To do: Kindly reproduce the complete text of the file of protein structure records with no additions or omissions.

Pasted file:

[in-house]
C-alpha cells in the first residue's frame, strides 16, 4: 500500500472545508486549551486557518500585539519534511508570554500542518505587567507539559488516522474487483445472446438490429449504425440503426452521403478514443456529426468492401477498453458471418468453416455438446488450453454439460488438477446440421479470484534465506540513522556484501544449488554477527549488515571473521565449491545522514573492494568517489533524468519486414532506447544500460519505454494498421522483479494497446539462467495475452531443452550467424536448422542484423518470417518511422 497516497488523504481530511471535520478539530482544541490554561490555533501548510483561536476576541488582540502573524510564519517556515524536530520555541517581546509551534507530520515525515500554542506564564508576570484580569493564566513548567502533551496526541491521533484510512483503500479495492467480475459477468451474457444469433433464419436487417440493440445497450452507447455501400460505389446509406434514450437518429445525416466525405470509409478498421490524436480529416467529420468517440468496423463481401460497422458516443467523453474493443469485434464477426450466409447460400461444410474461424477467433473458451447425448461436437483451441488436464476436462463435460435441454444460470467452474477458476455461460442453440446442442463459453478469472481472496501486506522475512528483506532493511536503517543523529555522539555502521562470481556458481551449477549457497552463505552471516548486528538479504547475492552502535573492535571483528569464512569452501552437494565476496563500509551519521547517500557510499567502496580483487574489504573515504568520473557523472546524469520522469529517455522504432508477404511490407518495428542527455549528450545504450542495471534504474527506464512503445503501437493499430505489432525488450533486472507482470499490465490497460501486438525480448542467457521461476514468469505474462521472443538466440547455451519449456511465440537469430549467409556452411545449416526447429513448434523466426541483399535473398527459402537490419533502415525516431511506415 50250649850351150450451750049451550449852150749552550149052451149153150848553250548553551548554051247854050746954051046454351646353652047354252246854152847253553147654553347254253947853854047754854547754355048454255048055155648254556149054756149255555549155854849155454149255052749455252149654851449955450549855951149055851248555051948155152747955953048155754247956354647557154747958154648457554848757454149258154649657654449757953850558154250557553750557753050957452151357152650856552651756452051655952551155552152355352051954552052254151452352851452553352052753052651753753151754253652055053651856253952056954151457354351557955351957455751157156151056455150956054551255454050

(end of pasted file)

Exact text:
[in-house]
C-alpha cells in the first residue's frame, strides 16, 4: 500500500472545508486549551486557518500585539519534511508570554500542518505587567507539559488516522474487483445472446438490429449504425440503426452521403478514443456529426468492401477498453458471418468453416455438446488450453454439460488438477446440421479470484534465506540513522556484501544449488554477527549488515571473521565449491545522514573492494568517489533524468519486414532506447544500460519505454494498421522483479494497446539462467495475452531443452550467424536448422542484423518470417518511422 497516497488523504481530511471535520478539530482544541490554561490555533501548510483561536476576541488582540502573524510564519517556515524536530520555541517581546509551534507530520515525515500554542506564564508576570484580569493564566513548567502533551496526541491521533484510512483503500479495492467480475459477468451474457444469433433464419436487417440493440445497450452507447455501400460505389446509406434514450437518429445525416466525405470509409478498421490524436480529416467529420468517440468496423463481401460497422458516443467523453474493443469485434464477426450466409447460400461444410474461424477467433473458451447425448461436437483451441488436464476436462463435460435441454444460470467452474477458476455461460442453440446442442463459453478469472481472496501486506522475512528483506532493511536503517543523529555522539555502521562470481556458481551449477549457497552463505552471516548486528538479504547475492552502535573492535571483528569464512569452501552437494565476496563500509551519521547517500557510499567502496580483487574489504573515504568520473557523472546524469520522469529517455522504432508477404511490407518495428542527455549528450545504450542495471534504474527506464512503445503501437493499430505489432525488450533486472507482470499490465490497460501486438525480448542467457521461476514468469505474462521472443538466440547455451519449456511465440537469430549467409556452411545449416526447429513448434523466426541483399535473398527459402537490419533502415525516431511506415 50250649850351150450451750049451550449852150749552550149052451149153150848553250548553551548554051247854050746954051046454351646353652047354252246854152847253553147654553347254253947853854047754854547754355048454255048055155648254556149054756149255555549155854849155454149255052749455252149654851449955450549855951149055851248555051948155152747955953048155754247956354647557154747958154648457554848757454149258154649657654449757953850558154250557553750557753050957452151357152650856552651756452051655952551155552152355352051954552052254151452352851452553352052753052651753753151754253652055053651856253952056954151457354351557955351957455751157156151056455150956054551255454050